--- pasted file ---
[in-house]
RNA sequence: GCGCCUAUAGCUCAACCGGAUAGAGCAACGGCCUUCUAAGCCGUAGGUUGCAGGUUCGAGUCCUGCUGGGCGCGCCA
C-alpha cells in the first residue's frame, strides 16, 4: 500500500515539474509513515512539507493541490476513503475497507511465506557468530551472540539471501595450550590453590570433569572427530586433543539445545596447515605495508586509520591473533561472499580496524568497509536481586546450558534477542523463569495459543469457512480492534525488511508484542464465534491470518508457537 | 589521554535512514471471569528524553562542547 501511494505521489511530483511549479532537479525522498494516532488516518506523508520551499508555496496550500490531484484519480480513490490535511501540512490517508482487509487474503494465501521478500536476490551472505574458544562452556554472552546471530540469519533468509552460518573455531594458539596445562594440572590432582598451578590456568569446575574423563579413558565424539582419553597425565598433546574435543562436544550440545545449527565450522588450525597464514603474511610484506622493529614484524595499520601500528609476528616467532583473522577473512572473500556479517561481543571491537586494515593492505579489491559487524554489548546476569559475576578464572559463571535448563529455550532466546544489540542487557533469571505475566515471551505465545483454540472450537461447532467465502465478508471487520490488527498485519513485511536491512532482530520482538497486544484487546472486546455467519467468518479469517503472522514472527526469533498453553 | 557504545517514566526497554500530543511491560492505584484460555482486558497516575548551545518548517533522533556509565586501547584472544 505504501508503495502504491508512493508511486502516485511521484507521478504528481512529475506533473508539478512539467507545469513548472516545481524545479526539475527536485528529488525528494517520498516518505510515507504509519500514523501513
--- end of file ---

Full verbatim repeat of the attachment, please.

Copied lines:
[in-house]
RNA sequence: GCGCCUAUAGCUCAACCGGAUAGAGCAACGGCCUUCUAAGCCGUAGGUUGCAGGUUCGAGUCCUGCUGGGCGCGCCA
C-alpha cells in the first residue's frame, strides 16, 4: 500500500515539474509513515512539507493541490476513503475497507511465506557468530551472540539471501595450550590453590570433569572427530586433543539445545596447515605495508586509520591473533561472499580496524568497509536481586546450558534477542523463569495459543469457512480492534525488511508484542464465534491470518508457537 | 589521554535512514471471569528524553562542547 501511494505521489511530483511549479532537479525522498494516532488516518506523508520551499508555496496550500490531484484519480480513490490535511501540512490517508482487509487474503494465501521478500536476490551472505574458544562452556554472552546471530540469519533468509552460518573455531594458539596445562594440572590432582598451578590456568569446575574423563579413558565424539582419553597425565598433546574435543562436544550440545545449527565450522588450525597464514603474511610484506622493529614484524595499520601500528609476528616467532583473522577473512572473500556479517561481543571491537586494515593492505579489491559487524554489548546476569559475576578464572559463571535448563529455550532466546544489540542487557533469571505475566515471551505465545483454540472450537461447532467465502465478508471487520490488527498485519513485511536491512532482530520482538497486544484487546472486546455467519467468518479469517503472522514472527526469533498453553 | 557504545517514566526497554500530543511491560492505584484460555482486558497516575548551545518548517533522533556509565586501547584472544 505504501508503495502504491508512493508511486502516485511521484507521478504528481512529475506533473508539478512539467507545469513548472516545481524545479526539475527536485528529488525528494517520498516518505510515507504509519500514523501513